The lovely thing about moss is that it’s all texture: some mosses are velvety, other mosses are frondy, some are spiky and some have lots of tickly little tentacles. Moss is gaining popularity as a houseplant thanks to terrariums getting trendy, but you don’t need to plant it in a mason jar or antique vitrine for it to be a beautiful and lively burst of green in your house. And the great thing about a mini moss garden is that you can make your own for almost no money!
You will need:
a plastic bag (for the love of god, please reuse one you have lying around)
some generic compost or compost designed for good drainage (i.e. cactus compost or such like)
some bits of broken crockery or large pebbles
some sand or fine gravel if you have it
a plant pot of your choice (optionally with a plastic plant pot to fit inside it) OR any vessel you like as long as you can make holes in the bottom of it, i.e. a biscuit tin or vintage colander (even better – pre-holed!)
Pixel art is charming, retro and kinda goofy, and I see no reason whatsoever to restrict it purely to the realm of the computer monitor. I want pixel art I can enjoy in an analogue setting; I need pixel art on my walls; I demand pixel art in my kitchen. And since I’m sure you feel exactly the same way, let’s make some pixel art art together.
You will need:
An image editing/painting application such as Photoshop, MS Paint or GIMP
Some paper and coloured pencils, a canvas and paint or a medium of your preference (perhaps even cross-stitch kit!)
Set up your digital canvas
A good real-life pixel size is about 1cm square. With this in mind, you need to measure your canvas and figure out the dimensions of your digital canvas. I actually had a couple of cheap canvases lying around so I took this mini one and measured it – it was 20x20cm, meaning that I can work on a digital canvas 20×20 pixels in size. Create a new artwork in your art software with those dimensions and fill the canvas with the principal background colour you want. Then, obviously, zoom right in so you can see what you’re doing.
2. Lay out your foundational shape
Rather than drawing an outline like we might in traditional art, pixel art is easiest (I find) when starting with a silhouette. Pick a colour that is common in the object you want to portray, and then draw its rough shape. I decided to paint an apple, since this is going to go in my kitchen – and still-life-style I’m going to use a real apple as a reference. The silhouette doesn’t have to be perfectly accurate; pixel art is more like a cartoon, focusing on the recognisability of an artistic subject.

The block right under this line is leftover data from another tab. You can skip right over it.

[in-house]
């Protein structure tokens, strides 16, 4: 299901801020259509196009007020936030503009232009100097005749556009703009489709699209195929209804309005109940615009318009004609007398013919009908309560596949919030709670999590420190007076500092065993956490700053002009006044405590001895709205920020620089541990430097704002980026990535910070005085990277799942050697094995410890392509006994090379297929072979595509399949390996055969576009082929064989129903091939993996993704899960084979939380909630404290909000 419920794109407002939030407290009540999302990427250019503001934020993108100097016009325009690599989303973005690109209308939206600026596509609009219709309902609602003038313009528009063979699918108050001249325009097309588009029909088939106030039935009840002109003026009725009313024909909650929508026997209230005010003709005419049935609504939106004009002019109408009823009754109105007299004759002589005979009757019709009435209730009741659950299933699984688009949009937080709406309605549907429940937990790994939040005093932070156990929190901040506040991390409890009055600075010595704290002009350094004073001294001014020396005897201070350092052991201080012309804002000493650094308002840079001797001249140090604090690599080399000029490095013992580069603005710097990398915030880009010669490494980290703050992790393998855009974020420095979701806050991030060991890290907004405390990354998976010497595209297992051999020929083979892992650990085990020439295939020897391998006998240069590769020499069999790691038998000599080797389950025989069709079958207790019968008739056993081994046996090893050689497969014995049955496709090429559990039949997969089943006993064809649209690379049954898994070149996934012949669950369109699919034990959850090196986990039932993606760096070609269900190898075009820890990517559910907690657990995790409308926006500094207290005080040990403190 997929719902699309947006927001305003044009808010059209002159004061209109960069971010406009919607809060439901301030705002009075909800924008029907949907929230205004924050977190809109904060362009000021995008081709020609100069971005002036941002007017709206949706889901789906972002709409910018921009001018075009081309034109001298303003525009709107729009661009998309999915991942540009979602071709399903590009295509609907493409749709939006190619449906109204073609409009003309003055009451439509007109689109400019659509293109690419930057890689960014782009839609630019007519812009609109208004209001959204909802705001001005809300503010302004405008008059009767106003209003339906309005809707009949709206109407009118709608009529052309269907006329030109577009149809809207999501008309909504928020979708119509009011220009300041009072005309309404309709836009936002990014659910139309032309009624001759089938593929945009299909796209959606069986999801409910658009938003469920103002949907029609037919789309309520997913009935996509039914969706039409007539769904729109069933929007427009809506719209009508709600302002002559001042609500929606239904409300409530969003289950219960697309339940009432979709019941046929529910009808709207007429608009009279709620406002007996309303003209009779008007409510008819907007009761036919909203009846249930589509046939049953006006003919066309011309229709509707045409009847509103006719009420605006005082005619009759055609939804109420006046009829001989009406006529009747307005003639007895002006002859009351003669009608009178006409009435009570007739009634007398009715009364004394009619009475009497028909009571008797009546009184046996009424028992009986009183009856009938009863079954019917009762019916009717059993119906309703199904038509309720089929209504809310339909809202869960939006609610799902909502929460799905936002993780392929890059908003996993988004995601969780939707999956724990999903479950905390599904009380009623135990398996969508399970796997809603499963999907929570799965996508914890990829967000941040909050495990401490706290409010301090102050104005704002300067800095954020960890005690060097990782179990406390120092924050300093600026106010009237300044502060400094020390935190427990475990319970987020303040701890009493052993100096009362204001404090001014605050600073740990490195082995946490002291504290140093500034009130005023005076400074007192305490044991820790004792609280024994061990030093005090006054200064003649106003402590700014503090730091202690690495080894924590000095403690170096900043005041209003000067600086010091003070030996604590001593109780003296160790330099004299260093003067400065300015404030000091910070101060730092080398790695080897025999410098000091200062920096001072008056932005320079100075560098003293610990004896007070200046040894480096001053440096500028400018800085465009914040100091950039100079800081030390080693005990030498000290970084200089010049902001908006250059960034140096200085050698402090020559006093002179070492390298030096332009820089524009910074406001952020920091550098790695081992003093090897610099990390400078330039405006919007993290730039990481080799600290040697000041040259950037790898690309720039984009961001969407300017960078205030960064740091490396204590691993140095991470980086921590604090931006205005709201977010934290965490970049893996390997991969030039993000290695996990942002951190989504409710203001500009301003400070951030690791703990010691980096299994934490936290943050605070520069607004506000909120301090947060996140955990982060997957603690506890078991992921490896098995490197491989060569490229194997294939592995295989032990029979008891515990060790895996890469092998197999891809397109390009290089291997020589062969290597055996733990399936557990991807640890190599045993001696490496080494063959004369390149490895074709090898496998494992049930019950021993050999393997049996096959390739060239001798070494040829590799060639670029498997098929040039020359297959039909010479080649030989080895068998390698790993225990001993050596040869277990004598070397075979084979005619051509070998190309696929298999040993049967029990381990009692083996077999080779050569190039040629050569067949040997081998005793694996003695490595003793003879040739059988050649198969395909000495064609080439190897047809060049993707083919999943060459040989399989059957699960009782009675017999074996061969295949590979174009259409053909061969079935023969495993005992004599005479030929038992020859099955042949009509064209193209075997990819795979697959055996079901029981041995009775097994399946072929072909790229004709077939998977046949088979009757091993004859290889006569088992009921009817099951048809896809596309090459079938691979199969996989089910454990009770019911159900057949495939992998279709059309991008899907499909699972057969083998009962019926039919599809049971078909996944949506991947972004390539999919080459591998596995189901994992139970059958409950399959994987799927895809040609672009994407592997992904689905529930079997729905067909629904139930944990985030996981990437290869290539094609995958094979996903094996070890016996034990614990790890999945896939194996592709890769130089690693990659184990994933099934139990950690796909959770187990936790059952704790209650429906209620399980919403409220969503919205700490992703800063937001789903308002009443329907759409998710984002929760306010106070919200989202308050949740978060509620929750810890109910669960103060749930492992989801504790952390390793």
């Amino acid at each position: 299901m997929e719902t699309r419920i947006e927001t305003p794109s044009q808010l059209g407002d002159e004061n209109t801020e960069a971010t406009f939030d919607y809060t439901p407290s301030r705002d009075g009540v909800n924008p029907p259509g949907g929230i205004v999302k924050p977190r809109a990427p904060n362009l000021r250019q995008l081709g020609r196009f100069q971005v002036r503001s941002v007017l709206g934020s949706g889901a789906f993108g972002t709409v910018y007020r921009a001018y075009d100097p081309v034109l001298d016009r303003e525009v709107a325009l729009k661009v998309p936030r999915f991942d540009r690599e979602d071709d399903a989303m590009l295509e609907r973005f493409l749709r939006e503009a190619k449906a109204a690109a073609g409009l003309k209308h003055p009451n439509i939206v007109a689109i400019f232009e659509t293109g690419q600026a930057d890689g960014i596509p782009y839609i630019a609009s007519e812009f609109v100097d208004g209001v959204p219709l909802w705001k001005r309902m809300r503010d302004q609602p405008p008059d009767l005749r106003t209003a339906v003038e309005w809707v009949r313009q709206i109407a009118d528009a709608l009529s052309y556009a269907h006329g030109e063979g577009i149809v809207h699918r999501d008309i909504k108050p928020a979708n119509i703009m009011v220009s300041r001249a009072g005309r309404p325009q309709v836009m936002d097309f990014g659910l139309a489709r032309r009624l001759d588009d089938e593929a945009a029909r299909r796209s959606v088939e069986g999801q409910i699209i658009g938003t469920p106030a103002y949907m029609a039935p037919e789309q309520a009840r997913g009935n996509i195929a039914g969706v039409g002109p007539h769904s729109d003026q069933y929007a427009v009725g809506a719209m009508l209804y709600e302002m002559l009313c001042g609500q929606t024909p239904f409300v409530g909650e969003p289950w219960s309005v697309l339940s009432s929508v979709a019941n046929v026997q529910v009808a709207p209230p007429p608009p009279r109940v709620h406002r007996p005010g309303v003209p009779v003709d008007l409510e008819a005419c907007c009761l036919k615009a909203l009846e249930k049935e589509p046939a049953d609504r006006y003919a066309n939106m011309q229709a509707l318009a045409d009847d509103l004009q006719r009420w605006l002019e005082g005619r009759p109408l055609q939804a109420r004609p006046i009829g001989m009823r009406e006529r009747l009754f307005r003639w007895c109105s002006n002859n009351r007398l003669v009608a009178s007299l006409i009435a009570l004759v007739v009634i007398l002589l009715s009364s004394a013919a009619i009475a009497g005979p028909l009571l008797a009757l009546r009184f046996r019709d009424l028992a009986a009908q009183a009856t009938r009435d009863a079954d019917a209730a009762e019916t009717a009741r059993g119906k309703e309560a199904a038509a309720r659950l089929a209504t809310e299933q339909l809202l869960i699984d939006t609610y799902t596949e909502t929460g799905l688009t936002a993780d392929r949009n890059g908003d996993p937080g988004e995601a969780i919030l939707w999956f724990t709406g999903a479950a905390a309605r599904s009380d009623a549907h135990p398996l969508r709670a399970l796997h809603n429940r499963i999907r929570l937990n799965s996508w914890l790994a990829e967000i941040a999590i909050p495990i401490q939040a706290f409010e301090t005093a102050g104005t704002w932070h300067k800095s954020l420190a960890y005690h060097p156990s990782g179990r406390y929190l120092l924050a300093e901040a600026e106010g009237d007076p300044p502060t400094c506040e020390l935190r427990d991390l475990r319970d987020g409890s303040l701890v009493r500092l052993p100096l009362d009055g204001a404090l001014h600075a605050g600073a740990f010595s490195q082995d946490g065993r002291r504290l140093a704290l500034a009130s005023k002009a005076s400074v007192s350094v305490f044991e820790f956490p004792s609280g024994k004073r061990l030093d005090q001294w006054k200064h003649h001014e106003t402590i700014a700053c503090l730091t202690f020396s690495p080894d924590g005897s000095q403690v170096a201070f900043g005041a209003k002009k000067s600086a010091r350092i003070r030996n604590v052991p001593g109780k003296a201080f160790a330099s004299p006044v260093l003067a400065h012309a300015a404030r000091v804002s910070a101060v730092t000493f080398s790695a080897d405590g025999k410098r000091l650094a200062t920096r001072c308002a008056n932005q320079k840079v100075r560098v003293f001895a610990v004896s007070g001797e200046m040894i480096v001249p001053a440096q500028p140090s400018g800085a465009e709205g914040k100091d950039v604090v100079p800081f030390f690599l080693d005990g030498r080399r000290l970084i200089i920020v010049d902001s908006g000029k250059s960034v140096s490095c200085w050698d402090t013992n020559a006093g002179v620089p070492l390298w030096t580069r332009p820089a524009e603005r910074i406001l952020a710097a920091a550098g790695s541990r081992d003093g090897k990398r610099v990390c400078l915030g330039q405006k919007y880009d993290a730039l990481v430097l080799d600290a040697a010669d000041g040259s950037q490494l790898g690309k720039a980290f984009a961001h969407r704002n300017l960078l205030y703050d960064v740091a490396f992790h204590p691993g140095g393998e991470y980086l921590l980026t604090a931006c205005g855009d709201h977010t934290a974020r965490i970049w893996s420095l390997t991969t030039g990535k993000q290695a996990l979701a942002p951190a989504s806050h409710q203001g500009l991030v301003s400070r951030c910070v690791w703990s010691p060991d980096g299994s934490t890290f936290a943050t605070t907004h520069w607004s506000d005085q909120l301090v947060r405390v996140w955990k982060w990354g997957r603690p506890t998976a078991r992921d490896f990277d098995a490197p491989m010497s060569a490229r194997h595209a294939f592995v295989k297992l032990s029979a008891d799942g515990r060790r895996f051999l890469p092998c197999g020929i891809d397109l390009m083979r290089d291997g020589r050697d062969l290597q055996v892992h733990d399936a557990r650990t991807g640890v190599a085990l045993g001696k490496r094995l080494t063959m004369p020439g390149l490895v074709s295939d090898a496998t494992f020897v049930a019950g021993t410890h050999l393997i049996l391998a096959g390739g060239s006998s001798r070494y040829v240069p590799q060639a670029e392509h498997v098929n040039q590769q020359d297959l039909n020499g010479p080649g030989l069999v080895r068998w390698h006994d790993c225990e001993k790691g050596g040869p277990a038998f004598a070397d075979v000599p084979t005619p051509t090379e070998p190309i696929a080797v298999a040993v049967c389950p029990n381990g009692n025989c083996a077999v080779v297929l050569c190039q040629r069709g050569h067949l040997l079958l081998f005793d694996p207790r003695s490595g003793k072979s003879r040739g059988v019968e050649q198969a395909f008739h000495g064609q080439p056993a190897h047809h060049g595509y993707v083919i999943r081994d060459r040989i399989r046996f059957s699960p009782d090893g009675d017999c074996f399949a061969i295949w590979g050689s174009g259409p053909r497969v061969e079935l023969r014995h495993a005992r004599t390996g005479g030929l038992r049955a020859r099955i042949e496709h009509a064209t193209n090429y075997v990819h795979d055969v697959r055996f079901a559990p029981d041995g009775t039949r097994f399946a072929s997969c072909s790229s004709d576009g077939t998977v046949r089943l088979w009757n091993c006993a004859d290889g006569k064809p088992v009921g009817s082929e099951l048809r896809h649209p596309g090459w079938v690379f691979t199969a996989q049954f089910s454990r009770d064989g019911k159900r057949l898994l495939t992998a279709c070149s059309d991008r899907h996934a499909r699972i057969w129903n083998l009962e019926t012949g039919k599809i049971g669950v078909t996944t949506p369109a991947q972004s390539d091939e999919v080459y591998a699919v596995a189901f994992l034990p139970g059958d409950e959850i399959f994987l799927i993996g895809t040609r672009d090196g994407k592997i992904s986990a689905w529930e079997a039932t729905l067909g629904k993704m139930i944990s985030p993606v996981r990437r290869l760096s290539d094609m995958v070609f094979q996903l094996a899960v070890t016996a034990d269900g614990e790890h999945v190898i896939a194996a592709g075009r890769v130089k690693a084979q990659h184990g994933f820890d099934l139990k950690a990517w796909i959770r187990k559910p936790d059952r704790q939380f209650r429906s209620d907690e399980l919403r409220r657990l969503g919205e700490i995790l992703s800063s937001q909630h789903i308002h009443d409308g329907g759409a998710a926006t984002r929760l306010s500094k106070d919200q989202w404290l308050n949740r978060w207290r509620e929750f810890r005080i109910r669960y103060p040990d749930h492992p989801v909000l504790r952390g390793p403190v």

3. Add in the other base colours
Old-school pixel art for games consoles and ancient computers had serious limitations, one of which being that you only had a small number of colours to work with. We don’t have to worry about these restrictions anymore (unless you want to do pixel art in hard mode) but it’s still worth picking out the base colours in the image and blocking them out on your silhouette to give you a structure to build upon for the next steps.
you will be required to take a walk outside (even if it’s only to your garden / balcony): this is good for you
it takes two weeks for the flowers to dry out: this gives you something to look forward to
they make great gifts for yourself or someone else – frame them, make a bookmark, make a card
Go for a walk. Look out for wildflowers. Look closely. Go for something that intrigues you. It really doesn’t matter what they are. They could be weeds. Pick two or three. Ideally, they should have a reasonably flat bloom. I found some of these in an overgrown patch of the garden.
Cut them so that they still have small stems. If there is water on them, gently dab them, and leave them to dry on a piece of kitchen roll.
Place the flowers on a piece of cardboard. Make sure they’re not touching each other. Place another piece of cardboard on top, so they’re sandwiched in. Put a heavy book, or a stack of books, on top of them. Leave for two weeks.
Carefully remove the top layer of cardboard. Use tweezers to gently lift the pressed flowers. Arrange them on a piece of paper. Glue down. Frame. (Or glue them onto card to make a greetings card or bookmark).